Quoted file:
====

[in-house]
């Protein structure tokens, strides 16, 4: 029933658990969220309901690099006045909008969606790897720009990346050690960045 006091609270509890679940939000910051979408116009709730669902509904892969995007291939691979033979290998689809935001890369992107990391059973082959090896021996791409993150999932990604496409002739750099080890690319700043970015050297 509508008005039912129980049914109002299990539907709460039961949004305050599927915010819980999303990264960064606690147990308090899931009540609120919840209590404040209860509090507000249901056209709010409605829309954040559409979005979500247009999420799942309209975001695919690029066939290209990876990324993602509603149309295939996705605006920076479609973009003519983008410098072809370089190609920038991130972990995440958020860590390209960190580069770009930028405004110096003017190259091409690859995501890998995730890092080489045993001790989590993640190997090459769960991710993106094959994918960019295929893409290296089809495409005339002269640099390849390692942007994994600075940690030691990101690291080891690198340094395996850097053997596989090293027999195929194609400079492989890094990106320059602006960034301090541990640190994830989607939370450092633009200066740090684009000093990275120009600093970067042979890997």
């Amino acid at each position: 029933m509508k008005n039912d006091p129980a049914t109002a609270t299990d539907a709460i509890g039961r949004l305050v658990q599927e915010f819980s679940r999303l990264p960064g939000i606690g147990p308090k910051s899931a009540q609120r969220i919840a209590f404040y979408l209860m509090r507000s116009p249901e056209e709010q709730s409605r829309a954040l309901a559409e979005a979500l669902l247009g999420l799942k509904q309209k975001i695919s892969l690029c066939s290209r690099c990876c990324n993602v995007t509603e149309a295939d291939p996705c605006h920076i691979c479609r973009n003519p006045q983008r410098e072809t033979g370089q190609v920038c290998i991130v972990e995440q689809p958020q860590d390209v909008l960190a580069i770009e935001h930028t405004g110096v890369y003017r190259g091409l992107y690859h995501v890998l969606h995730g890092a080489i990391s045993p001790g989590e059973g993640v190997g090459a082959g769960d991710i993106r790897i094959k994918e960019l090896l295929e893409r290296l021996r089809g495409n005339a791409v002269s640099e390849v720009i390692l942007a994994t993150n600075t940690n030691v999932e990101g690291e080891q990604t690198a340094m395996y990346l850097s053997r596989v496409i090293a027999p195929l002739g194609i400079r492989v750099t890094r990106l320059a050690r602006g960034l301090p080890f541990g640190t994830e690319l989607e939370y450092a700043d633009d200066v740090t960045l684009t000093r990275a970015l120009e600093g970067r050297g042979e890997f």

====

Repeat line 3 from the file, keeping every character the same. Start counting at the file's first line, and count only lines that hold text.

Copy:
């Amino acid at each position: 029933m509508k008005n039912d006091p129980a049914t109002a609270t299990d539907a709460i509890g039961r949004l305050v658990q599927e915010f819980s679940r999303l990264p960064g939000i606690g147990p308090k910051s899931a009540q609120r969220i919840a209590f404040y979408l209860m509090r507000s116009p249901e056209e709010q709730s409605r829309a954040l309901a559409e979005a979500l669902l247009g999420l799942k509904q309209k975001i695919s892969l690029c066939s290209r690099c990876c990324n993602v995007t509603e149309a295939d291939p996705c605006h920076i691979c479609r973009n003519p006045q983008r410098e072809t033979g370089q190609v920038c290998i991130v972990e995440q689809p958020q860590d390209v909008l960190a580069i770009e935001h930028t405004g110096v890369y003017r190259g091409l992107y690859h995501v890998l969606h995730g890092a080489i990391s045993p001790g989590e059973g993640v190997g090459a082959g769960d991710i993106r790897i094959k994918e960019l090896l295929e893409r290296l021996r089809g495409n005339a791409v002269s640099e390849v720009i390692l942007a994994t993150n600075t940690n030691v999932e990101g690291e080891q990604t690198a340094m395996y990346l850097s053997r596989v496409i090293a027999p195929l002739g194609i400079r492989v750099t890094r990106l320059a050690r602006g960034l301090p080890f541990g640190t994830e690319l989607e939370y450092a700043d633009d200066v740090t960045l684009t000093r990275a970015l120009e600093g970067r050297g042979e890997f």